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Emotional cues during simultaneous face and voice processing: electrophysiological insights.

Liu T, Pinheiro A, Zhao Z, Nestor PG, McCarley RW, Niznikiewicz MA - PLoS ONE (2012)

Bottom Line: Results indicated a significant audiovisual stimulus effect on the amplitudes and latencies of components in frontal-central (P200, P300, and N250) but not the parietal occipital region (P100, N170 and P270).No differentiation was observed between angry and happy conditions.The results suggest that the general effect of emotion on audiovisual processing can emerge as early as 200 msec (P200 peak latency) post stimulus onset, in spite of implicit affective processing task demands, and that such effect is mainly distributed in the frontal-central region.

View Article: PubMed Central - PubMed

Affiliation: Department of Psychology, Second Military Medical University, Shanghai, China.

ABSTRACT
Both facial expression and tone of voice represent key signals of emotional communication but their brain processing correlates remain unclear. Accordingly, we constructed a novel implicit emotion recognition task consisting of simultaneously presented human faces and voices with neutral, happy, and angry valence, within the context of recognizing monkey faces and voices task. To investigate the temporal unfolding of the processing of affective information from human face-voice pairings, we recorded event-related potentials (ERPs) to these audiovisual test stimuli in 18 normal healthy subjects; N100, P200, N250, P300 components were observed at electrodes in the frontal-central region, while P100, N170, P270 were observed at electrodes in the parietal-occipital region. Results indicated a significant audiovisual stimulus effect on the amplitudes and latencies of components in frontal-central (P200, P300, and N250) but not the parietal occipital region (P100, N170 and P270). Specifically, P200 and P300 amplitudes were more positive for emotional relative to neutral audiovisual stimuli, irrespective of valence, whereas N250 amplitude was more negative for neutral relative to emotional stimuli. No differentiation was observed between angry and happy conditions. The results suggest that the general effect of emotion on audiovisual processing can emerge as early as 200 msec (P200 peak latency) post stimulus onset, in spite of implicit affective processing task demands, and that such effect is mainly distributed in the frontal-central region.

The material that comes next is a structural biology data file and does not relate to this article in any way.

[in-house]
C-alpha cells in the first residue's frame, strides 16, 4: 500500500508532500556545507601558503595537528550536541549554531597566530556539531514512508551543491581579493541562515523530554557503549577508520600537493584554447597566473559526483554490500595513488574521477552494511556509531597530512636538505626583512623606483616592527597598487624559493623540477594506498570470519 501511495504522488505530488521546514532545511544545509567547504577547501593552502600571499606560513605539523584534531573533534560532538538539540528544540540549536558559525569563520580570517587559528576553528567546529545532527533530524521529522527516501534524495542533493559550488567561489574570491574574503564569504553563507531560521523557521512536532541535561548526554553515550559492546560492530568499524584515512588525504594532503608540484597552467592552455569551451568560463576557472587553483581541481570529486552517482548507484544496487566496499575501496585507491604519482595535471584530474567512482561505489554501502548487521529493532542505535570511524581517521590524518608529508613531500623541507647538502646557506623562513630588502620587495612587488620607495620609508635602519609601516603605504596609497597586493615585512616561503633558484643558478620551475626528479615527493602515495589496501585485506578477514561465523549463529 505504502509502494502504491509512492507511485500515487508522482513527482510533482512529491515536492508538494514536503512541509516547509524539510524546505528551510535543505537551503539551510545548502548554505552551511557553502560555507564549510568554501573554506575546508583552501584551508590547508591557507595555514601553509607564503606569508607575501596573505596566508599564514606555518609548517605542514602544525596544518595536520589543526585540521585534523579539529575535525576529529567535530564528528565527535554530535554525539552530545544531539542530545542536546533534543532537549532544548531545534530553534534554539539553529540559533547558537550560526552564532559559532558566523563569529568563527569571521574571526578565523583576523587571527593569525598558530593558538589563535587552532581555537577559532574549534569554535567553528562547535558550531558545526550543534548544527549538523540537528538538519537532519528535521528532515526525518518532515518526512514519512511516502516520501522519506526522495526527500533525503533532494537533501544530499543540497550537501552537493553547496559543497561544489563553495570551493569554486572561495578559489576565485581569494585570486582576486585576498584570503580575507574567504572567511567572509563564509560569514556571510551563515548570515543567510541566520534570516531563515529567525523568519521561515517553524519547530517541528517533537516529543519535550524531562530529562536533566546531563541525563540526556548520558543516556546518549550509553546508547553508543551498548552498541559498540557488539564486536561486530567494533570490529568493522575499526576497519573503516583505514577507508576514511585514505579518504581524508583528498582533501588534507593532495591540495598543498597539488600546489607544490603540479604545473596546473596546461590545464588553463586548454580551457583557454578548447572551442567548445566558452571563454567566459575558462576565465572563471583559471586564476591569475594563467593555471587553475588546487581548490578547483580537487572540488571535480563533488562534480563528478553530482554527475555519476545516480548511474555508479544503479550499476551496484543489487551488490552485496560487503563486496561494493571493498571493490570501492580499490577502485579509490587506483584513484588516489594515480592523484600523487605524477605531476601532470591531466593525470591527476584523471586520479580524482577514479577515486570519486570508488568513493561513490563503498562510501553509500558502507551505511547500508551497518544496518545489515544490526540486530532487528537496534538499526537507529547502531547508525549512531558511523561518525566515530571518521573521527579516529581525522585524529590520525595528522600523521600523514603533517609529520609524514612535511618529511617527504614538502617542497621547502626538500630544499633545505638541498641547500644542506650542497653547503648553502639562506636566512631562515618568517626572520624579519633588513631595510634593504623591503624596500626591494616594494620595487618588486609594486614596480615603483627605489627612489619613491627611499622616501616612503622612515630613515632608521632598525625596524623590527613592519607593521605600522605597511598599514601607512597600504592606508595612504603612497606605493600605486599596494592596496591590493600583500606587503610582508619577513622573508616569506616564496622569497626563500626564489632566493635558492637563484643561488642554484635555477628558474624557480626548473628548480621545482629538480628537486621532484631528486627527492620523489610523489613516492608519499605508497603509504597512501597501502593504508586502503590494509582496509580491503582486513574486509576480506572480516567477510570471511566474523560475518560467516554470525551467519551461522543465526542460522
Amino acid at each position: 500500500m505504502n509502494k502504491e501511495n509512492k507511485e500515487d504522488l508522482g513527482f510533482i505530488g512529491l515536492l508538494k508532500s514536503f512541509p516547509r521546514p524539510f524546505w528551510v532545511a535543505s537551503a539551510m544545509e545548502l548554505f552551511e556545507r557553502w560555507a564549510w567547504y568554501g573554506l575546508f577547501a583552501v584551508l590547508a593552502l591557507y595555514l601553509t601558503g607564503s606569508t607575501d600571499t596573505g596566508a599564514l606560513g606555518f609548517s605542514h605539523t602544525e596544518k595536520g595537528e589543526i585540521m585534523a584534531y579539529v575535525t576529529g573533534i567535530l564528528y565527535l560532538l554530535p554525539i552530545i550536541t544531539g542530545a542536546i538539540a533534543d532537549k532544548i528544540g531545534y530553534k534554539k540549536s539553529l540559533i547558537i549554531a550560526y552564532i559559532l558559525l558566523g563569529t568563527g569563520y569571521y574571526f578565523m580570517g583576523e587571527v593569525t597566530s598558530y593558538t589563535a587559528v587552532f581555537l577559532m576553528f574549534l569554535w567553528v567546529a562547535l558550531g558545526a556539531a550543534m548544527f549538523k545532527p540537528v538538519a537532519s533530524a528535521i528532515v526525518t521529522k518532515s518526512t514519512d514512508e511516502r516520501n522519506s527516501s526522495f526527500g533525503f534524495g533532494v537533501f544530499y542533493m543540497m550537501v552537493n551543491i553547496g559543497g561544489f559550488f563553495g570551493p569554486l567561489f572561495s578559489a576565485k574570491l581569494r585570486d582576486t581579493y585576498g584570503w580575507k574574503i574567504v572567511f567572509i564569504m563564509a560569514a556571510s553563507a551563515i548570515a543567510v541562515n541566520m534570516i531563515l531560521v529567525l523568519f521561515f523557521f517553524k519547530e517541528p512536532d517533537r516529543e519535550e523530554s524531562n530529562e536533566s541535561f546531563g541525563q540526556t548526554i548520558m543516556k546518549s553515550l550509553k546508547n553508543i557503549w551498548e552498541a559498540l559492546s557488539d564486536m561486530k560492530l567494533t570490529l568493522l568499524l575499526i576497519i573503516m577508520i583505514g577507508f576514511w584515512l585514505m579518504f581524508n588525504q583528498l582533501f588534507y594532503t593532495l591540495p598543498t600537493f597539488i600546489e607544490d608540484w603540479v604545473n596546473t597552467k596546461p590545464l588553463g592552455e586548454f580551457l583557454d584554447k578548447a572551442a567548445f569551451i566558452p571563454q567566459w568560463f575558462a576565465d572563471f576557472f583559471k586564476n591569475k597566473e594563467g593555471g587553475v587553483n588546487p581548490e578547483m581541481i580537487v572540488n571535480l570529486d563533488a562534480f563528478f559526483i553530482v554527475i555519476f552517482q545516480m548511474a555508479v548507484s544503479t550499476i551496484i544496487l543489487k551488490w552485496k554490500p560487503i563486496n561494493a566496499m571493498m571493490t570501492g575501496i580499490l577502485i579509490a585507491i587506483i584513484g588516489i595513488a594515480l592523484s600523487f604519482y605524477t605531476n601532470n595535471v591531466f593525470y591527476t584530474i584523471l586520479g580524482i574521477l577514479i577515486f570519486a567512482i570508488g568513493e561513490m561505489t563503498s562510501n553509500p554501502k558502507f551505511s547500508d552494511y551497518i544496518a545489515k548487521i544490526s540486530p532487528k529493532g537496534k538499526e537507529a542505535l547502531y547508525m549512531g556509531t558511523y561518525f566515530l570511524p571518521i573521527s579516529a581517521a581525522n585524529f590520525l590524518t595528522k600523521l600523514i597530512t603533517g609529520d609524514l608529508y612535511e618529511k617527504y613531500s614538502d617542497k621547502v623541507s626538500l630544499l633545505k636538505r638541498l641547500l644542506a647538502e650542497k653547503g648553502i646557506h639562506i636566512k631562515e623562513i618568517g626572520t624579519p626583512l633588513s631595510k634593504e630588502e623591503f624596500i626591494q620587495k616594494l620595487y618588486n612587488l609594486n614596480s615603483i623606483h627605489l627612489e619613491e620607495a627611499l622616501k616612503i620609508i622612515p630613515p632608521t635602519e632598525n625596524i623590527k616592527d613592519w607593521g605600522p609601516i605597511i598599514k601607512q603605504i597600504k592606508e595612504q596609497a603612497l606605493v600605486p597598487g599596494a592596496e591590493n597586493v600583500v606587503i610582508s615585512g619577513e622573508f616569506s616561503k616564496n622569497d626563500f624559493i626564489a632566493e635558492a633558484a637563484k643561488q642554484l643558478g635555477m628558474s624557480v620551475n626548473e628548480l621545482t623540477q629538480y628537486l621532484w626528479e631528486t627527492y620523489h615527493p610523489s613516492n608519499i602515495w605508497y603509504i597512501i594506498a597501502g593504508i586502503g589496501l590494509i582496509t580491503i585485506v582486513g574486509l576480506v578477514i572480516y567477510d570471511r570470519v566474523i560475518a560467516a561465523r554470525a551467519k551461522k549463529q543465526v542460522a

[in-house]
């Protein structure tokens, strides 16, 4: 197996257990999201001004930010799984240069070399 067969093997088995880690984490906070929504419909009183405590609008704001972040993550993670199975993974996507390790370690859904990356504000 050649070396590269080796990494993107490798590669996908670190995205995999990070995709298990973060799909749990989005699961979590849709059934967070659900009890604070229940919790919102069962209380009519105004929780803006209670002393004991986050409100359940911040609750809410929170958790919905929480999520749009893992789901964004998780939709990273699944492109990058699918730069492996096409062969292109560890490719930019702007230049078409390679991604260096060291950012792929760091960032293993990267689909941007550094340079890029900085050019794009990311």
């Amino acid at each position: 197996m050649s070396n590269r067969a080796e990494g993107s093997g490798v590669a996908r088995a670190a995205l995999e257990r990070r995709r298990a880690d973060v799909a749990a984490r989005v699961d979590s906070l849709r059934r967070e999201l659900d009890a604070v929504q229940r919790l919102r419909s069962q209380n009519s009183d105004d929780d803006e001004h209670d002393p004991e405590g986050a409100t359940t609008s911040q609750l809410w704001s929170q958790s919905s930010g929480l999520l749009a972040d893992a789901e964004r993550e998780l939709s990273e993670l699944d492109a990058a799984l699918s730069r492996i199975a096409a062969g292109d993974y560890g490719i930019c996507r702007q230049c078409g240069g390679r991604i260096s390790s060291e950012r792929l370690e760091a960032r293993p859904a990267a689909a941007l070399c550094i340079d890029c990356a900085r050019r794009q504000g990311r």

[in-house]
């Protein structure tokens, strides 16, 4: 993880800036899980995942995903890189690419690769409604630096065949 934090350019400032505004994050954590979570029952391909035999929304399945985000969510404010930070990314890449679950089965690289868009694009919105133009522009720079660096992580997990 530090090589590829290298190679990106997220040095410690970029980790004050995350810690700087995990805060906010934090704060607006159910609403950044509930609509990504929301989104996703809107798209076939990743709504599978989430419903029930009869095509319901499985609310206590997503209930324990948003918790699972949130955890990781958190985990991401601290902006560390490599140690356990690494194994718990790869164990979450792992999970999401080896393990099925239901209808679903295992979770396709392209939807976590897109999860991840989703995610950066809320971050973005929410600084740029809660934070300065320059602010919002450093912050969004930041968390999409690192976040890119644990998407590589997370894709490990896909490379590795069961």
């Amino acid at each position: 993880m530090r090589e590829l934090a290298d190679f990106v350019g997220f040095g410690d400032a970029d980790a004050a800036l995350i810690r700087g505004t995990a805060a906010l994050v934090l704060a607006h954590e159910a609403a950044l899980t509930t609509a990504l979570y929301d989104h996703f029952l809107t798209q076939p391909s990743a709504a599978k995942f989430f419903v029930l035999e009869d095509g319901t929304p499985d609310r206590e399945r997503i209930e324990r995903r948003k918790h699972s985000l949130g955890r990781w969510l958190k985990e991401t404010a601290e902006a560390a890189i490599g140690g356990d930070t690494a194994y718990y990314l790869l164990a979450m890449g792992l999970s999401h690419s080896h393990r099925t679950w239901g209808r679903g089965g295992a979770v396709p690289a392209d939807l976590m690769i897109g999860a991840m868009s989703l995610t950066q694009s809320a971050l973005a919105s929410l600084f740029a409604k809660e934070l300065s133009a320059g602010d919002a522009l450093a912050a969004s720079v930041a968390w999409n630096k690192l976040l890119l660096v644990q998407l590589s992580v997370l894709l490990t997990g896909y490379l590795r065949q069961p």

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Related in: MedlinePlus

ERP waveforms to each condition at parieto-occipital electrodes.The parieto-occipital components P1, N170 and P270 are shown at O1, Oz, O2, PO9 and PO10 for the neutral (Black), happy (Red) and angry (Green) congruent audiovisual conditions (face and voice).
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pone-0031001-g001: ERP waveforms to each condition at parieto-occipital electrodes.The parieto-occipital components P1, N170 and P270 are shown at O1, Oz, O2, PO9 and PO10 for the neutral (Black), happy (Red) and angry (Green) congruent audiovisual conditions (face and voice).

Mentions: Figure 1 shows grand average waveforms for neutral and emotional conditions, at parieto-occipital electrodes. Figure 2 illustrates the topographic distribution of parieto-occipital components for each condition.